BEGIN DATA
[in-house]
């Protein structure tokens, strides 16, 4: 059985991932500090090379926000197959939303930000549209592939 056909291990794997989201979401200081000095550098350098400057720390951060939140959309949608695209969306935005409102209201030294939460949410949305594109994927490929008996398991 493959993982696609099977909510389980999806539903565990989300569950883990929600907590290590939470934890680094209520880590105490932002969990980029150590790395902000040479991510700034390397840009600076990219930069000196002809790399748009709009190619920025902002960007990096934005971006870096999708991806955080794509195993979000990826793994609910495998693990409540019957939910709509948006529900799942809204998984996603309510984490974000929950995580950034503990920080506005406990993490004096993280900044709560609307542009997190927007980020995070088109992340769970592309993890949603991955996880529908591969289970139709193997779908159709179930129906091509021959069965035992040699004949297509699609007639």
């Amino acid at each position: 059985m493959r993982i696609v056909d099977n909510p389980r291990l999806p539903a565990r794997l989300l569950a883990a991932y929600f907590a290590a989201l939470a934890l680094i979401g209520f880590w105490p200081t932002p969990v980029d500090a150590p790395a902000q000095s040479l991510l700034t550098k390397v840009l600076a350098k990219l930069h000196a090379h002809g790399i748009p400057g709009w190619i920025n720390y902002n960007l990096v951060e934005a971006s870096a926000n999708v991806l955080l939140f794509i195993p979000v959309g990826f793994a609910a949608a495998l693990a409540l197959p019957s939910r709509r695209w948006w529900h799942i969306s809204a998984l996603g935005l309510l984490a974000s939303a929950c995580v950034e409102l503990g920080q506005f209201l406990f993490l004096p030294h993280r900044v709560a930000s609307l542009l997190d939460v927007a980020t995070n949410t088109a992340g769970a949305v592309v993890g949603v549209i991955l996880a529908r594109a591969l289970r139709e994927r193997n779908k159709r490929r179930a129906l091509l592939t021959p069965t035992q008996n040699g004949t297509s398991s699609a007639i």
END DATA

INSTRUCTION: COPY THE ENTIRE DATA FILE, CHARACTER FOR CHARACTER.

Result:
[in-house]
């Protein structure tokens, strides 16, 4: 059985991932500090090379926000197959939303930000549209592939 056909291990794997989201979401200081000095550098350098400057720390951060939140959309949608695209969306935005409102209201030294939460949410949305594109994927490929008996398991 493959993982696609099977909510389980999806539903565990989300569950883990929600907590290590939470934890680094209520880590105490932002969990980029150590790395902000040479991510700034390397840009600076990219930069000196002809790399748009709009190619920025902002960007990096934005971006870096999708991806955080794509195993979000990826793994609910495998693990409540019957939910709509948006529900799942809204998984996603309510984490974000929950995580950034503990920080506005406990993490004096993280900044709560609307542009997190927007980020995070088109992340769970592309993890949603991955996880529908591969289970139709193997779908159709179930129906091509021959069965035992040699004949297509699609007639």
């Amino acid at each position: 059985m493959r993982i696609v056909d099977n909510p389980r291990l999806p539903a565990r794997l989300l569950a883990a991932y929600f907590a290590a989201l939470a934890l680094i979401g209520f880590w105490p200081t932002p969990v980029d500090a150590p790395a902000q000095s040479l991510l700034t550098k390397v840009l600076a350098k990219l930069h000196a090379h002809g790399i748009p400057g709009w190619i920025n720390y902002n960007l990096v951060e934005a971006s870096a926000n999708v991806l955080l939140f794509i195993p979000v959309g990826f793994a609910a949608a495998l693990a409540l197959p019957s939910r709509r695209w948006w529900h799942i969306s809204a998984l996603g935005l309510l984490a974000s939303a929950c995580v950034e409102l503990g920080q506005f209201l406990f993490l004096p030294h993280r900044v709560a930000s609307l542009l997190d939460v927007a980020t995070n949410t088109a992340g769970a949305v592309v993890g949603v549209i991955l996880a529908r594109a591969l289970r139709e994927r193997n779908k159709r490929r179930a129906l091509l592939t021959p069965t035992q008996n040699g004949t297509s398991s699609a007639i």